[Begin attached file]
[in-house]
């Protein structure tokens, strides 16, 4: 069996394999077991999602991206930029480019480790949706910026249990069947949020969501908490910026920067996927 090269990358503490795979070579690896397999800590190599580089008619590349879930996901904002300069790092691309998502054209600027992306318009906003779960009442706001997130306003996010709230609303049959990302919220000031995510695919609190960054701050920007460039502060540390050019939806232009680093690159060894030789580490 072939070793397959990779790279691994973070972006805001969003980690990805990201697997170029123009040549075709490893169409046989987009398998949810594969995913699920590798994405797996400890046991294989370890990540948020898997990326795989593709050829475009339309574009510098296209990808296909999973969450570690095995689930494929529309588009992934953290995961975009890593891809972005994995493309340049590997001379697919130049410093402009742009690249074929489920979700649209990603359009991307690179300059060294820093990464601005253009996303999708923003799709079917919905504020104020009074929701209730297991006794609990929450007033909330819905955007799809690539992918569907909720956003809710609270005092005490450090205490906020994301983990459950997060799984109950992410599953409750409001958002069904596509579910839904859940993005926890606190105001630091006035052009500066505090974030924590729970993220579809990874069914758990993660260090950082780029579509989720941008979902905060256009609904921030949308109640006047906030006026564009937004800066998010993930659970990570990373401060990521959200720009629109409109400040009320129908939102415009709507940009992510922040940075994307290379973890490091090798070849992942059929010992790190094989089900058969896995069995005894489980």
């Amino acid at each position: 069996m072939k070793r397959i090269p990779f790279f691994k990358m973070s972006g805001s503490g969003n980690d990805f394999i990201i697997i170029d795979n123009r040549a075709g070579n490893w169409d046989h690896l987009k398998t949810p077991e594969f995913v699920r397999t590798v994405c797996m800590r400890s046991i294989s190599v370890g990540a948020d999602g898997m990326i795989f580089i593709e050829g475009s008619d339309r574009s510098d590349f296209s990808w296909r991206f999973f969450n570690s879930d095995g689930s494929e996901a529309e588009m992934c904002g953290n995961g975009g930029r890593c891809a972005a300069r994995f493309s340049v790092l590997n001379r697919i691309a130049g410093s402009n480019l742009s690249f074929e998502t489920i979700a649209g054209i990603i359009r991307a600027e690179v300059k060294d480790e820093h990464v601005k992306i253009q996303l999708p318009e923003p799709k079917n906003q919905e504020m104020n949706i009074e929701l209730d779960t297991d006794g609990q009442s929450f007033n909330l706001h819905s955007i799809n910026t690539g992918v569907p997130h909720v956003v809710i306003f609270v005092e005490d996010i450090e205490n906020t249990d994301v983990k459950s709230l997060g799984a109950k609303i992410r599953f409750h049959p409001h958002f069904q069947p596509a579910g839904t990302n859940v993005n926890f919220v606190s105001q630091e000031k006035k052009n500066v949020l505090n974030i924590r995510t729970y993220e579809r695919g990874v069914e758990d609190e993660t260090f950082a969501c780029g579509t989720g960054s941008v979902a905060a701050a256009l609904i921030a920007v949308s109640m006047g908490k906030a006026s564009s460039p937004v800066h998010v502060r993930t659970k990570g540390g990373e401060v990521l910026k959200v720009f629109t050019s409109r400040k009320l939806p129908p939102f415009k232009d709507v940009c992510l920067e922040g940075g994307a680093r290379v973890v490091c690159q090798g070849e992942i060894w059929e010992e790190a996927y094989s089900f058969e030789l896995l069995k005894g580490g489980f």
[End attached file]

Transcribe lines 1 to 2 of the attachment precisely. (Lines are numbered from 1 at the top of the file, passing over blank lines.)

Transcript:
[in-house]
């Protein structure tokens, strides 16, 4: 069996394999077991999602991206930029480019480790949706910026249990069947949020969501908490910026920067996927 090269990358503490795979070579690896397999800590190599580089008619590349879930996901904002300069790092691309998502054209600027992306318009906003779960009442706001997130306003996010709230609303049959990302919220000031995510695919609190960054701050920007460039502060540390050019939806232009680093690159060894030789580490 072939070793397959990779790279691994973070972006805001969003980690990805990201697997170029123009040549075709490893169409046989987009398998949810594969995913699920590798994405797996400890046991294989370890990540948020898997990326795989593709050829475009339309574009510098296209990808296909999973969450570690095995689930494929529309588009992934953290995961975009890593891809972005994995493309340049590997001379697919130049410093402009742009690249074929489920979700649209990603359009991307690179300059060294820093990464601005253009996303999708923003799709079917919905504020104020009074929701209730297991006794609990929450007033909330819905955007799809690539992918569907909720956003809710609270005092005490450090205490906020994301983990459950997060799984109950992410599953409750409001958002069904596509579910839904859940993005926890606190105001630091006035052009500066505090974030924590729970993220579809990874069914758990993660260090950082780029579509989720941008979902905060256009609904921030949308109640006047906030006026564009937004800066998010993930659970990570990373401060990521959200720009629109409109400040009320129908939102415009709507940009992510922040940075994307290379973890490091090798070849992942059929010992790190094989089900058969896995069995005894489980």